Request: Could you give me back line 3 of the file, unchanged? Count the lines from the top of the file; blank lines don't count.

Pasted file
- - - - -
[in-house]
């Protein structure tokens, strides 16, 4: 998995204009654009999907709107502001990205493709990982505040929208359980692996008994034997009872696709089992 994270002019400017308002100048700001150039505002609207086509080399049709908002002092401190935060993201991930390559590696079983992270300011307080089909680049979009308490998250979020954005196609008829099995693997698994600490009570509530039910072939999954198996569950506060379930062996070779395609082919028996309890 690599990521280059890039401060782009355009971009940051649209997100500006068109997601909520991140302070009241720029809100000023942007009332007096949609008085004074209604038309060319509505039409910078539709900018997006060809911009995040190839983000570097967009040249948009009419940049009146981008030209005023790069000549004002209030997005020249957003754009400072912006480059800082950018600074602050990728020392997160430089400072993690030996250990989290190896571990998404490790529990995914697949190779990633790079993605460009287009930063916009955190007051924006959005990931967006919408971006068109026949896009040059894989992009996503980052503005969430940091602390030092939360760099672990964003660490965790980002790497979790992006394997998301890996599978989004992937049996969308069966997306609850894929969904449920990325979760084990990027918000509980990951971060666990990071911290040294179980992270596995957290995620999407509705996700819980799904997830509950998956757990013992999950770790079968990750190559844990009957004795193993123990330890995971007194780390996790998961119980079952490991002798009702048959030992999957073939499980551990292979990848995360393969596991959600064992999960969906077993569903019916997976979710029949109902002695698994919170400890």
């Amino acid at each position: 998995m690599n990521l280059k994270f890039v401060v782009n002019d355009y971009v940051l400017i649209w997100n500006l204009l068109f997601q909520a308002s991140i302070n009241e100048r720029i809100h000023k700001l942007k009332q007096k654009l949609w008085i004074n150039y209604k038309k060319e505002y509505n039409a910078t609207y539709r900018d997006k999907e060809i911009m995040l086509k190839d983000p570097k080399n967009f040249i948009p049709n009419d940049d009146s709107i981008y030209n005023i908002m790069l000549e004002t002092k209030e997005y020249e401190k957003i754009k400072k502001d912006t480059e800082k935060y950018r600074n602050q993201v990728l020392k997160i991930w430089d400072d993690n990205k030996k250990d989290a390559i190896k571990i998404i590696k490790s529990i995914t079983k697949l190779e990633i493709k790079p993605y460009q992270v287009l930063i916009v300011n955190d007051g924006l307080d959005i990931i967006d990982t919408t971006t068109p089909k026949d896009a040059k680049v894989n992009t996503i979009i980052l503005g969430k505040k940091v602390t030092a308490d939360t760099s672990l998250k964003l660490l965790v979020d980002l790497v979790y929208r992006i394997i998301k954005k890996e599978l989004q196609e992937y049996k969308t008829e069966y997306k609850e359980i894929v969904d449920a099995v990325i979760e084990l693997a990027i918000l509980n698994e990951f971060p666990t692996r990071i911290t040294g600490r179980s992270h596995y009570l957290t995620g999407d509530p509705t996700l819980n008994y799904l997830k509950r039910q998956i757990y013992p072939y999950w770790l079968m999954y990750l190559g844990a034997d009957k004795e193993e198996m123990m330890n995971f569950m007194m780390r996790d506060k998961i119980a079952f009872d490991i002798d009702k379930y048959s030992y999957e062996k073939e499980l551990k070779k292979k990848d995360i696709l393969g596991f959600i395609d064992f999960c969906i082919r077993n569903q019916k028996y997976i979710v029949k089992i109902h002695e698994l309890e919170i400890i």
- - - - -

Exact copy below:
């Amino acid at each position: 998995m690599n990521l280059k994270f890039v401060v782009n002019d355009y971009v940051l400017i649209w997100n500006l204009l068109f997601q909520a308002s991140i302070n009241e100048r720029i809100h000023k700001l942007k009332q007096k654009l949609w008085i004074n150039y209604k038309k060319e505002y509505n039409a910078t609207y539709r900018d997006k999907e060809i911009m995040l086509k190839d983000p570097k080399n967009f040249i948009p049709n009419d940049d009146s709107i981008y030209n005023i908002m790069l000549e004002t002092k209030e997005y020249e401190k957003i754009k400072k502001d912006t480059e800082k935060y950018r600074n602050q993201v990728l020392k997160i991930w430089d400072d993690n990205k030996k250990d989290a390559i190896k571990i998404i590696k490790s529990i995914t079983k697949l190779e990633i493709k790079p993605y460009q992270v287009l930063i916009v300011n955190d007051g924006l307080d959005i990931i967006d990982t919408t971006t068109p089909k026949d896009a040059k680049v894989n992009t996503i979009i980052l503005g969430k505040k940091v602390t030092a308490d939360t760099s672990l998250k964003l660490l965790v979020d980002l790497v979790y929208r992006i394997i998301k954005k890996e599978l989004q196609e992937y049996k969308t008829e069966y997306k609850e359980i894929v969904d449920a099995v990325i979760e084990l693997a990027i918000l509980n698994e990951f971060p666990t692996r990071i911290t040294g600490r179980s992270h596995y009570l957290t995620g999407d509530p509705t996700l819980n008994y799904l997830k509950r039910q998956i757990y013992p072939y999950w770790l079968m999954y990750l190559g844990a034997d009957k004795e193993e198996m123990m330890n995971f569950m007194m780390r996790d506060k998961i119980a079952f009872d490991i002798d009702k379930y048959s030992y999957e062996k073939e499980l551990k070779k292979k990848d995360i696709l393969g596991f959600i395609d064992f999960c969906i082919r077993n569903q019916k028996y997976i979710v029949k089992i109902h002695e698994l309890e919170i400890i």